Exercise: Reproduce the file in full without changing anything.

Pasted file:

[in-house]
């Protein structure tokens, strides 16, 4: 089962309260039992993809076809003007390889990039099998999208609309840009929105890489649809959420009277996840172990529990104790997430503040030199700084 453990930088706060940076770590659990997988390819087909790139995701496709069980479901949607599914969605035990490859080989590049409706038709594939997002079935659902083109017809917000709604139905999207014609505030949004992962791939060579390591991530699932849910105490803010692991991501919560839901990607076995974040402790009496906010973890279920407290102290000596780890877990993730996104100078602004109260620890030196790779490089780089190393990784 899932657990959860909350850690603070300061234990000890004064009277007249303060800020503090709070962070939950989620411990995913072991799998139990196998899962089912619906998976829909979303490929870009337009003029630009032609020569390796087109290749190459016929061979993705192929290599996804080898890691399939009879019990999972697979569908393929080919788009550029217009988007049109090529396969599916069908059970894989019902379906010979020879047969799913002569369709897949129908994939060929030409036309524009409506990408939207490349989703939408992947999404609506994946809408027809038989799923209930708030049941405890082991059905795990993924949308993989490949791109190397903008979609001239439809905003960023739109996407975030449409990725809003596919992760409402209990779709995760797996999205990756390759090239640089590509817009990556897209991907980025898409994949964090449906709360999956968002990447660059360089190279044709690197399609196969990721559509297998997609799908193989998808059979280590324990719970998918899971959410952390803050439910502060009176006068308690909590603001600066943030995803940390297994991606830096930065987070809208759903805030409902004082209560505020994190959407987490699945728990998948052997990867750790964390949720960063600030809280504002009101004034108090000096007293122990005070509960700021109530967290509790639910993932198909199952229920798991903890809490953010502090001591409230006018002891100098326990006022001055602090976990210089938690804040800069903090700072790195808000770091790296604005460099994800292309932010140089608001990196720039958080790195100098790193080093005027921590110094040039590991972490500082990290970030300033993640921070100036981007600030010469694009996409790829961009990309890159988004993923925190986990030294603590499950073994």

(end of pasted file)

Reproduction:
[in-house]
């Protein structure tokens, strides 16, 4: 089962309260039992993809076809003007390889990039099998999208609309840009929105890489649809959420009277996840172990529990104790997430503040030199700084 453990930088706060940076770590659990997988390819087909790139995701496709069980479901949607599914969605035990490859080989590049409706038709594939997002079935659902083109017809917000709604139905999207014609505030949004992962791939060579390591991530699932849910105490803010692991991501919560839901990607076995974040402790009496906010973890279920407290102290000596780890877990993730996104100078602004109260620890030196790779490089780089190393990784 899932657990959860909350850690603070300061234990000890004064009277007249303060800020503090709070962070939950989620411990995913072991799998139990196998899962089912619906998976829909979303490929870009337009003029630009032609020569390796087109290749190459016929061979993705192929290599996804080898890691399939009879019990999972697979569908393929080919788009550029217009988007049109090529396969599916069908059970894989019902379906010979020879047969799913002569369709897949129908994939060929030409036309524009409506990408939207490349989703939408992947999404609506994946809408027809038989799923209930708030049941405890082991059905795990993924949308993989490949791109190397903008979609001239439809905003960023739109996407975030449409990725809003596919992760409402209990779709995760797996999205990756390759090239640089590509817009990556897209991907980025898409994949964090449906709360999956968002990447660059360089190279044709690197399609196969990721559509297998997609799908193989998808059979280590324990719970998918899971959410952390803050439910502060009176006068308690909590603001600066943030995803940390297994991606830096930065987070809208759903805030409902004082209560505020994190959407987490699945728990998948052997990867750790964390949720960063600030809280504002009101004034108090000096007293122990005070509960700021109530967290509790639910993932198909199952229920798991903890809490953010502090001591409230006018002891100098326990006022001055602090976990210089938690804040800069903090700072790195808000770091790296604005460099994800292309932010140089608001990196720039958080790195100098790193080093005027921590110094040039590991972490500082990290970030300033993640921070100036981007600030010469694009996409790829961009990309890159988004993923925190986990030294603590499950073994």